Dowe getting done: The Maine Public Broadcasting Network is looking for a new president. That person, who’ll be paid a salary of between $150,000 and $175,000 per year, will replace James Dowe, who’s retiring. Dowe, a former banker, was hired in 2006.
More sponsors than a NASCAR driver: George Smith – a contributor to this Web site, as well as a columnist for the Morning Sentinel and Kennebec Journal – runs an informative Web site of his own, where he provides his perspective on issues affecting hunting, fishing, and natural resources. It’s that last gig that’s causing ethical concerns.
Unplayed message: The phone-hacking scandal that’s done major damage to Rupert Murdoch’s British media empire probably wouldn’t happen in Maine. That’s because if any of this state’s journalists ever mustered up the ambition to probe into the cell-phone messages of public officials, all they’d have to do is file a Freedom of Information request.
Hooked on press releases: The news that Maine Department of Marine Resources Commissioner Norman Olsen had resigned broke on July 20 in the form of a bland news release from the office of Gov. Paul LePage. The state’s press corps initially treated the matter as curious – Olsen had only been in office six months – but not remarkable.
Too much blue pencil – and not enough: On July 13, the Portland Press Herald ran an op-ed column by Tim Russell supporting the position of the Christian Civic League of Maine in opposing an anti-bullying bill that had been defeated in the Legislature. The Press Herald editors identified Russell only as “a resident of Sydney.”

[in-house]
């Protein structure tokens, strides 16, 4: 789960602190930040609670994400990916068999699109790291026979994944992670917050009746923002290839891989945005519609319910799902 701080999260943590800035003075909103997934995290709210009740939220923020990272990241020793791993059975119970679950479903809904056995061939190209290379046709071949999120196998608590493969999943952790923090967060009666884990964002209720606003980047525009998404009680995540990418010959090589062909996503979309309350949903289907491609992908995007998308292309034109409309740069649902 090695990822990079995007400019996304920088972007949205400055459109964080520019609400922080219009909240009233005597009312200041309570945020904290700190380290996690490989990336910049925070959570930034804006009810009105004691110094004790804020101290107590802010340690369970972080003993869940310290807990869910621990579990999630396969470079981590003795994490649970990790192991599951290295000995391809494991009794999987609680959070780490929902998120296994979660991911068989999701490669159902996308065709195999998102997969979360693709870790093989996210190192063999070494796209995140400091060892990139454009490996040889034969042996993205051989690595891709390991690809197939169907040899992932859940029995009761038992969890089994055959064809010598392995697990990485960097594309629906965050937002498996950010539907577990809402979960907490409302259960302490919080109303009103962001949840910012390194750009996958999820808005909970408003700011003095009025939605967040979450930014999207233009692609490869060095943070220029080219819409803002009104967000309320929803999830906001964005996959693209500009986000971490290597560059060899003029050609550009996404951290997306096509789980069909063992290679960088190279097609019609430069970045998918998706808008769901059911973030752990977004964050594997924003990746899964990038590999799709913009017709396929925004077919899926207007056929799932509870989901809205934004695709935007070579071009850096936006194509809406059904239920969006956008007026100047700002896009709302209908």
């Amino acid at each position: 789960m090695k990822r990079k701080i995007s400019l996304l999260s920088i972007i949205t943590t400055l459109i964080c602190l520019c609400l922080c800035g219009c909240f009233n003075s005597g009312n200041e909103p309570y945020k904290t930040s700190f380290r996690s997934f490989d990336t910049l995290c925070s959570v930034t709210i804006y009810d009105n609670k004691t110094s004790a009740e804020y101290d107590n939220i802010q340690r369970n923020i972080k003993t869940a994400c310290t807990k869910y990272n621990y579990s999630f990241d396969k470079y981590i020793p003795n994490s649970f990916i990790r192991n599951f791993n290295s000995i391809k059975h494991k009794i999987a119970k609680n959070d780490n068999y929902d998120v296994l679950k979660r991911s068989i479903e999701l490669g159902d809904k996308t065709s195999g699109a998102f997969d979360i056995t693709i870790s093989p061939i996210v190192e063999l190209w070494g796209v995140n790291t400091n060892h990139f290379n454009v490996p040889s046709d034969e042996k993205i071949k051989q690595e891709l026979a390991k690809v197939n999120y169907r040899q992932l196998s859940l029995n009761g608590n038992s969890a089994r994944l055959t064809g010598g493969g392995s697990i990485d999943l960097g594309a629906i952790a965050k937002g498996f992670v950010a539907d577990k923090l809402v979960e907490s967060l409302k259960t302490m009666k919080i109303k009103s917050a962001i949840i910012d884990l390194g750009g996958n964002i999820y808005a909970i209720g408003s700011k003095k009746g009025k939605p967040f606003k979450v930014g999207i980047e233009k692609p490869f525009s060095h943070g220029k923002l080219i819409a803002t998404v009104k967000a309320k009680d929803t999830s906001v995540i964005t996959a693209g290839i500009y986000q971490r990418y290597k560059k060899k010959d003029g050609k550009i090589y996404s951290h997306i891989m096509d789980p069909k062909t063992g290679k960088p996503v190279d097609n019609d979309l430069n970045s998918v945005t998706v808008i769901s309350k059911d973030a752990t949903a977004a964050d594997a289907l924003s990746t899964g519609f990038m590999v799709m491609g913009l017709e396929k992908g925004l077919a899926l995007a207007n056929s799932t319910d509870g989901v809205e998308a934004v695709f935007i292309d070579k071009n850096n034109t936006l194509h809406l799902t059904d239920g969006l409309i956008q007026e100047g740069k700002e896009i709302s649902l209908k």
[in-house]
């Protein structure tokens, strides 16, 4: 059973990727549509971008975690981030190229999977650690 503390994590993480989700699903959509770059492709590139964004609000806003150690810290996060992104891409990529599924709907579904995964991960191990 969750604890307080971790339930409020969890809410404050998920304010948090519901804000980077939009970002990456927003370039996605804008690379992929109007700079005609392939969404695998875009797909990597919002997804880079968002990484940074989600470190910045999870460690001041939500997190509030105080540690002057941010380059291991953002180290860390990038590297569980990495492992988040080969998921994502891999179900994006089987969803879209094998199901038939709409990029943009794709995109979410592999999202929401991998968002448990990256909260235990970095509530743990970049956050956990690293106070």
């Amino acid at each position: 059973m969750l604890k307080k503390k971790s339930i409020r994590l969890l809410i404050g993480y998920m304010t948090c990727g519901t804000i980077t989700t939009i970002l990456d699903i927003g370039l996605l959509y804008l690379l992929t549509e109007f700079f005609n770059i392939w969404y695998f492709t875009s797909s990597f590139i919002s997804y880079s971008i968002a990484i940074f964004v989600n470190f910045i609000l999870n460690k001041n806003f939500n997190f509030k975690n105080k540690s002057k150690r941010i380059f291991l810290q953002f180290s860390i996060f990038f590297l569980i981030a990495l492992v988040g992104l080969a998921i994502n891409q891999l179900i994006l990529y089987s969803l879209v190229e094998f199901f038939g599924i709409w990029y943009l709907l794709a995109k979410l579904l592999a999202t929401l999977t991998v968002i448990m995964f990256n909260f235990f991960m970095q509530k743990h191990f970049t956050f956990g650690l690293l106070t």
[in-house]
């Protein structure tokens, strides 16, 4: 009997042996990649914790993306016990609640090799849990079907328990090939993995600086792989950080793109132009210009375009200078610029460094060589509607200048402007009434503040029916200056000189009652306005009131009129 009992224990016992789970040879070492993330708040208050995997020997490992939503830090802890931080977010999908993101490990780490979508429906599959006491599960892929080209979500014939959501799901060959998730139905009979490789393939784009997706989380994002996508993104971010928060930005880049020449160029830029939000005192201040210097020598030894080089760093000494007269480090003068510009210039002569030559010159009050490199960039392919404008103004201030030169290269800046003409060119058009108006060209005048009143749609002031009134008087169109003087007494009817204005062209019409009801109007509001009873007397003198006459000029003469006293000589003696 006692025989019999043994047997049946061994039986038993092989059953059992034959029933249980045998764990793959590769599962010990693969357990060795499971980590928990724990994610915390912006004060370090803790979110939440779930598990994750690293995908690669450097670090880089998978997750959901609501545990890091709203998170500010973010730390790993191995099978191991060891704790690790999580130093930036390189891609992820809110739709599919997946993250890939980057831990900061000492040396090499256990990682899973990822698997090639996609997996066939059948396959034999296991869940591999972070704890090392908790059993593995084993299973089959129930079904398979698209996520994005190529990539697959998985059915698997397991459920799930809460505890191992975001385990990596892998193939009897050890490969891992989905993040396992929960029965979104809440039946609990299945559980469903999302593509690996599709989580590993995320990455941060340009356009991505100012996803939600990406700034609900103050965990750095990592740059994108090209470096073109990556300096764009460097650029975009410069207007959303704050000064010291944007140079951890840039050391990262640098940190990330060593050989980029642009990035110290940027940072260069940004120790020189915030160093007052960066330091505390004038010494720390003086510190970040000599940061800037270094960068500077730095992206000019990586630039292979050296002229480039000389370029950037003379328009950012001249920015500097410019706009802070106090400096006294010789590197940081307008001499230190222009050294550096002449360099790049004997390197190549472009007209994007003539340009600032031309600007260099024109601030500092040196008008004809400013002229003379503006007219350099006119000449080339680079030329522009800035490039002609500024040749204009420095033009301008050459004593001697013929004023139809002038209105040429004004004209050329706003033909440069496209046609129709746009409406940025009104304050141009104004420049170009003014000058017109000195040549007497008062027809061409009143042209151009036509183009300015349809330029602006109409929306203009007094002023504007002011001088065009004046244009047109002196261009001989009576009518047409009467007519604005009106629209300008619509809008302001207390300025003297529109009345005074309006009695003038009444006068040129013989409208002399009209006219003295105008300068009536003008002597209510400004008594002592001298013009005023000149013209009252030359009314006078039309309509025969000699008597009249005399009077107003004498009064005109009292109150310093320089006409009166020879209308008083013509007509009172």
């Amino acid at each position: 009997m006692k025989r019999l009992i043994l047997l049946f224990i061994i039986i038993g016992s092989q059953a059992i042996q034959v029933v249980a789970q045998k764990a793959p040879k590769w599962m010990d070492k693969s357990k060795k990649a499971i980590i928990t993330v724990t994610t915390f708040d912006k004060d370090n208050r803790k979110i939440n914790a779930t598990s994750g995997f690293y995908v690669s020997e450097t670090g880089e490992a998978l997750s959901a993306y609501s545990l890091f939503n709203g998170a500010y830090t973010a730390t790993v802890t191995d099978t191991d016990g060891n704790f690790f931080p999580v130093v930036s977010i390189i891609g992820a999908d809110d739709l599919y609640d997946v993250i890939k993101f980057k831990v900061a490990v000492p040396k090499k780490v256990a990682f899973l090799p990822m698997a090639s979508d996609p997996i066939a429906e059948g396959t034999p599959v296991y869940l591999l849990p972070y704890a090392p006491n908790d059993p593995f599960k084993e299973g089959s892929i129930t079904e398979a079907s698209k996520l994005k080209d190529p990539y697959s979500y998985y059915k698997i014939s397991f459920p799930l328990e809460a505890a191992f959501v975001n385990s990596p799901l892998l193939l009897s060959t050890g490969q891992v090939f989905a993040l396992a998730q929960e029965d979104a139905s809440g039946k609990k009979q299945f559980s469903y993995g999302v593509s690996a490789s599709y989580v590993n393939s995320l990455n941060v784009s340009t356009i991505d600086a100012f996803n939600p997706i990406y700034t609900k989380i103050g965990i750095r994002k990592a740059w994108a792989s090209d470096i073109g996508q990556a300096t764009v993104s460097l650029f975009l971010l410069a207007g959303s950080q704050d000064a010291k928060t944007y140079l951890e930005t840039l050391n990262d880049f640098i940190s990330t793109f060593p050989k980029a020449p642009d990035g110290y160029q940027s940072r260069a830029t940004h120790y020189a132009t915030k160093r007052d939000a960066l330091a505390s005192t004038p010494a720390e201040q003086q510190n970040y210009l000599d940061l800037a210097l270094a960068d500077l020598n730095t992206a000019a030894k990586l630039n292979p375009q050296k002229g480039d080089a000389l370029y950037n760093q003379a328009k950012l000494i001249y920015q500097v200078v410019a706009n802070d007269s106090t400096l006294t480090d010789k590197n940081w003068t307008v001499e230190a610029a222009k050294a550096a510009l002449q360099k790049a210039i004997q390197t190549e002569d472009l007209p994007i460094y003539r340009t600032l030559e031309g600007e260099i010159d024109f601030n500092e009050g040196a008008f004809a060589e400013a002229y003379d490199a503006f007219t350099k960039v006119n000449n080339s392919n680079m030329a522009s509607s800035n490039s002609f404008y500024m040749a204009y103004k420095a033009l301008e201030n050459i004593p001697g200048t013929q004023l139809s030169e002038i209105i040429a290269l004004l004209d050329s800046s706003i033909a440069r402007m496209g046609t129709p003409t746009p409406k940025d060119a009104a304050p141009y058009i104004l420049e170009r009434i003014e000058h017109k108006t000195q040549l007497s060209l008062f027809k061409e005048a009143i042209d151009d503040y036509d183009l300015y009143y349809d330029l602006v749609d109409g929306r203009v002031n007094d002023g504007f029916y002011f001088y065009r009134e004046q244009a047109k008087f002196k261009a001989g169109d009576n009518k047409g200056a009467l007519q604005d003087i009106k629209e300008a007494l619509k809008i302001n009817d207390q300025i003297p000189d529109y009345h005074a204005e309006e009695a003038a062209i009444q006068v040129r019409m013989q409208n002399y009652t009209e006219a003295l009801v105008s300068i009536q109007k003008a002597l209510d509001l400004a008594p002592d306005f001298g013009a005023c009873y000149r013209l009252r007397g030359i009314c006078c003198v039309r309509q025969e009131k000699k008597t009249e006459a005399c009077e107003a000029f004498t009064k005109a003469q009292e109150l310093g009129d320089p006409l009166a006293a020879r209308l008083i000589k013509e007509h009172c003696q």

Content discontent: I sometimes wonder if MaineToday Media CEO Richard Connor reads the newspapers he owns, the Portland Press Herald, Kennebec Journal, and Morning Sentinel. My skepticism about whether Connor ever scans an occasional issue arose because if he did, it’s hard to believe he’d make a statement like the one in a July 17 story announcing his appointment of Dale Duncan to the new position of president of all three pap
A case of confusion: You might think that a newspaper chain, when forced to cover a potentially embarrassing court case concerning itself, would be extra careful in making sure its story was clear and accurate.
You might think so, but when it comes to MaineToday Media, you’d be wrong.
In MTM’s July 12 story on the Larry Grard lawsuit, the papers (Portland Press Herald, Kennebec Journal and Morning Sentinel) managed to mess up just about everything.
Snoozing at the copy desk: I’m sometimes a little fuzzy on Sunday morning, so I read this sentence in the July 10 Maine Sunday Telegram a couple of times before deciding its incomprehensibility had nothing to do with the aftereffects of late-night carousing.
“’It’s an intevaction on bond proposals until next year.”
No close quote at the end. No clear indication who said it. And no entry in the dictionary for “intevaction.”
Gagnon is in the house: Well, actually Matthew Gagnon, the editor-in-chief of Pine Tree Politics is still far from home, working for a new-media political consultant in Arlington, Va. But since leaving the employ of Republican U.S. Sen. Susan Collins last month, Gagnon has returned to posting on PTP, which went silent under a fill-in editor after May 17.
General Henry Knox, a Revolutionary War hero and U.S. Secretary of War in the country’s early days, was no stranger to political controversy. But the museum established at Montpelier, his home in Thomaston, seems like an unlikely site for an ideological flap generated by the attention of a national right-wing media watchdog.